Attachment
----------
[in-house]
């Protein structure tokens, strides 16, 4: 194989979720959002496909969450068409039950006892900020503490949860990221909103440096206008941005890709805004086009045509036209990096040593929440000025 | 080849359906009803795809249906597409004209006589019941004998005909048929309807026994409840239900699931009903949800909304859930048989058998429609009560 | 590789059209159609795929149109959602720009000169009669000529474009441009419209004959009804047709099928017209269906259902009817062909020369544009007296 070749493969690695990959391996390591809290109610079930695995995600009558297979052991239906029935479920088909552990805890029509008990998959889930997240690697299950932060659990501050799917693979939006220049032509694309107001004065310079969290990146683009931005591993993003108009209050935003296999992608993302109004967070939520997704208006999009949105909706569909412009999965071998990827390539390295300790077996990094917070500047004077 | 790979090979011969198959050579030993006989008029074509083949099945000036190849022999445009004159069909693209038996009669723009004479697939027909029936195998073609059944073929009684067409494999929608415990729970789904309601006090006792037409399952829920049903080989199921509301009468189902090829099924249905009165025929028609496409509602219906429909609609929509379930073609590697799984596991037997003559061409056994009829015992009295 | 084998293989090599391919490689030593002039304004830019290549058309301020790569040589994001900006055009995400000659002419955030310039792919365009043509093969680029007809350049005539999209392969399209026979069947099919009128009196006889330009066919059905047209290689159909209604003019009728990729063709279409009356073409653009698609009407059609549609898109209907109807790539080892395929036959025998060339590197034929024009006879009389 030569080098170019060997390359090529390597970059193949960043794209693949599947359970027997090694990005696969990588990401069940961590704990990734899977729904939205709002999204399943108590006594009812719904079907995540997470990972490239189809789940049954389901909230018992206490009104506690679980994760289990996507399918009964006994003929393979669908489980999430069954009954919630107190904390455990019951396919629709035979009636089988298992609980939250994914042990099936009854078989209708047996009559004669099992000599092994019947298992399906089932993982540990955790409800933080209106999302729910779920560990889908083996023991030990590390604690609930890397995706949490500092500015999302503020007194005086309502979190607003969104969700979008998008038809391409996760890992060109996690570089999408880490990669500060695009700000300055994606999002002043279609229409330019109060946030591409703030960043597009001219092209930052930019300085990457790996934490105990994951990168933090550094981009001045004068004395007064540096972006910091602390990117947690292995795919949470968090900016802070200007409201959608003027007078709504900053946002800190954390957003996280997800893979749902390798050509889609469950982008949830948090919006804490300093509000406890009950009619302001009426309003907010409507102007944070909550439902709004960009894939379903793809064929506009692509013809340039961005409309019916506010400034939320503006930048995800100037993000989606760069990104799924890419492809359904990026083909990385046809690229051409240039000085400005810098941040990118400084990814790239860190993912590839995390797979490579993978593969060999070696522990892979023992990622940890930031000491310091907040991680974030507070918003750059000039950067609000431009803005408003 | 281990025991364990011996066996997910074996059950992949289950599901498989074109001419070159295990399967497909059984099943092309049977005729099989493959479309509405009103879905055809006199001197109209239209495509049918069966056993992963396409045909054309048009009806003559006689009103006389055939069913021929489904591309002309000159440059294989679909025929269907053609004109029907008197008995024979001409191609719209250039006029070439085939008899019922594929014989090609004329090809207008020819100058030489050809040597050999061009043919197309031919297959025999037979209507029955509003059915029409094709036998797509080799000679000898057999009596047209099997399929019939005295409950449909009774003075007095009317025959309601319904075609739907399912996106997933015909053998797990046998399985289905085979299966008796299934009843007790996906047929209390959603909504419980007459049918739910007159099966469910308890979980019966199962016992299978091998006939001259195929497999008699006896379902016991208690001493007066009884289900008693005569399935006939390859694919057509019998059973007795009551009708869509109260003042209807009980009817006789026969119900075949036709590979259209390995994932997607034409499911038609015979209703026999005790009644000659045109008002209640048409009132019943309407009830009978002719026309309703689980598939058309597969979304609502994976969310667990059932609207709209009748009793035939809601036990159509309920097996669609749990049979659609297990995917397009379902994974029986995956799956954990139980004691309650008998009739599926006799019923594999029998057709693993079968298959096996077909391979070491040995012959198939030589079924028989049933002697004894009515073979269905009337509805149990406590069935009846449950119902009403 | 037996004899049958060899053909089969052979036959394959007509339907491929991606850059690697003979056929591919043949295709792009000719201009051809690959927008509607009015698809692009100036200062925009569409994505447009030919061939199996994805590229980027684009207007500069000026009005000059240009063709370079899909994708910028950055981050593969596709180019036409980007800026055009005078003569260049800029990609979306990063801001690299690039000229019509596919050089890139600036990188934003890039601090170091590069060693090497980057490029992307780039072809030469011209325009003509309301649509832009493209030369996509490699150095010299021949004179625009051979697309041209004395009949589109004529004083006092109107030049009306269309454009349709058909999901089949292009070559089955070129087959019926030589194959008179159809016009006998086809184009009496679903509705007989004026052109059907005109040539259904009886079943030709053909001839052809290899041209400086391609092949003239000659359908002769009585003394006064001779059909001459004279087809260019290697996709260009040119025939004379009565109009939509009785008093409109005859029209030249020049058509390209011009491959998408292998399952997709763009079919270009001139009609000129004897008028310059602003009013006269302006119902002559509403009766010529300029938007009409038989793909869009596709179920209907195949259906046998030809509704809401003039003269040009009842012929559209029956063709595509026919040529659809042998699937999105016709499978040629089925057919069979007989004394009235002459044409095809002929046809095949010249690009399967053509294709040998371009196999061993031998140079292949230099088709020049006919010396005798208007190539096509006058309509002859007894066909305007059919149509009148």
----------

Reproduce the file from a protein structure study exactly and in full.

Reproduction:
[in-house]
């Protein structure tokens, strides 16, 4: 194989979720959002496909969450068409039950006892900020503490949860990221909103440096206008941005890709805004086009045509036209990096040593929440000025 | 080849359906009803795809249906597409004209006589019941004998005909048929309807026994409840239900699931009903949800909304859930048989058998429609009560 | 590789059209159609795929149109959602720009000169009669000529474009441009419209004959009804047709099928017209269906259902009817062909020369544009007296 070749493969690695990959391996390591809290109610079930695995995600009558297979052991239906029935479920088909552990805890029509008990998959889930997240690697299950932060659990501050799917693979939006220049032509694309107001004065310079969290990146683009931005591993993003108009209050935003296999992608993302109004967070939520997704208006999009949105909706569909412009999965071998990827390539390295300790077996990094917070500047004077 | 790979090979011969198959050579030993006989008029074509083949099945000036190849022999445009004159069909693209038996009669723009004479697939027909029936195998073609059944073929009684067409494999929608415990729970789904309601006090006792037409399952829920049903080989199921509301009468189902090829099924249905009165025929028609496409509602219906429909609609929509379930073609590697799984596991037997003559061409056994009829015992009295 | 084998293989090599391919490689030593002039304004830019290549058309301020790569040589994001900006055009995400000659002419955030310039792919365009043509093969680029007809350049005539999209392969399209026979069947099919009128009196006889330009066919059905047209290689159909209604003019009728990729063709279409009356073409653009698609009407059609549609898109209907109807790539080892395929036959025998060339590197034929024009006879009389 030569080098170019060997390359090529390597970059193949960043794209693949599947359970027997090694990005696969990588990401069940961590704990990734899977729904939205709002999204399943108590006594009812719904079907995540997470990972490239189809789940049954389901909230018992206490009104506690679980994760289990996507399918009964006994003929393979669908489980999430069954009954919630107190904390455990019951396919629709035979009636089988298992609980939250994914042990099936009854078989209708047996009559004669099992000599092994019947298992399906089932993982540990955790409800933080209106999302729910779920560990889908083996023991030990590390604690609930890397995706949490500092500015999302503020007194005086309502979190607003969104969700979008998008038809391409996760890992060109996690570089999408880490990669500060695009700000300055994606999002002043279609229409330019109060946030591409703030960043597009001219092209930052930019300085990457790996934490105990994951990168933090550094981009001045004068004395007064540096972006910091602390990117947690292995795919949470968090900016802070200007409201959608003027007078709504900053946002800190954390957003996280997800893979749902390798050509889609469950982008949830948090919006804490300093509000406890009950009619302001009426309003907010409507102007944070909550439902709004960009894939379903793809064929506009692509013809340039961005409309019916506010400034939320503006930048995800100037993000989606760069990104799924890419492809359904990026083909990385046809690229051409240039000085400005810098941040990118400084990814790239860190993912590839995390797979490579993978593969060999070696522990892979023992990622940890930031000491310091907040991680974030507070918003750059000039950067609000431009803005408003 | 281990025991364990011996066996997910074996059950992949289950599901498989074109001419070159295990399967497909059984099943092309049977005729099989493959479309509405009103879905055809006199001197109209239209495509049918069966056993992963396409045909054309048009009806003559006689009103006389055939069913021929489904591309002309000159440059294989679909025929269907053609004109029907008197008995024979001409191609719209250039006029070439085939008899019922594929014989090609004329090809207008020819100058030489050809040597050999061009043919197309031919297959025999037979209507029955509003059915029409094709036998797509080799000679000898057999009596047209099997399929019939005295409950449909009774003075007095009317025959309601319904075609739907399912996106997933015909053998797990046998399985289905085979299966008796299934009843007790996906047929209390959603909504419980007459049918739910007159099966469910308890979980019966199962016992299978091998006939001259195929497999008699006896379902016991208690001493007066009884289900008693005569399935006939390859694919057509019998059973007795009551009708869509109260003042209807009980009817006789026969119900075949036709590979259209390995994932997607034409499911038609015979209703026999005790009644000659045109008002209640048409009132019943309407009830009978002719026309309703689980598939058309597969979304609502994976969310667990059932609207709209009748009793035939809601036990159509309920097996669609749990049979659609297990995917397009379902994974029986995956799956954990139980004691309650008998009739599926006799019923594999029998057709693993079968298959096996077909391979070491040995012959198939030589079924028989049933002697004894009515073979269905009337509805149990406590069935009846449950119902009403 | 037996004899049958060899053909089969052979036959394959007509339907491929991606850059690697003979056929591919043949295709792009000719201009051809690959927008509607009015698809692009100036200062925009569409994505447009030919061939199996994805590229980027684009207007500069000026009005000059240009063709370079899909994708910028950055981050593969596709180019036409980007800026055009005078003569260049800029990609979306990063801001690299690039000229019509596919050089890139600036990188934003890039601090170091590069060693090497980057490029992307780039072809030469011209325009003509309301649509832009493209030369996509490699150095010299021949004179625009051979697309041209004395009949589109004529004083006092109107030049009306269309454009349709058909999901089949292009070559089955070129087959019926030589194959008179159809016009006998086809184009009496679903509705007989004026052109059907005109040539259904009886079943030709053909001839052809290899041209400086391609092949003239000659359908002769009585003394006064001779059909001459004279087809260019290697996709260009040119025939004379009565109009939509009785008093409109005859029209030249020049058509390209011009491959998408292998399952997709763009079919270009001139009609000129004897008028310059602003009013006269302006119902002559509403009766010529300029938007009409038989793909869009596709179920209907195949259906046998030809509704809401003039003269040009009842012929559209029956063709595509026919040529659809042998699937999105016709499978040629089925057919069979007989004394009235002459044409095809002929046809095949010249690009399967053509294709040998371009196999061993031998140079292949230099088709020049006919010396005798208007190539096509006058309509002859007894066909305007059919149509009148």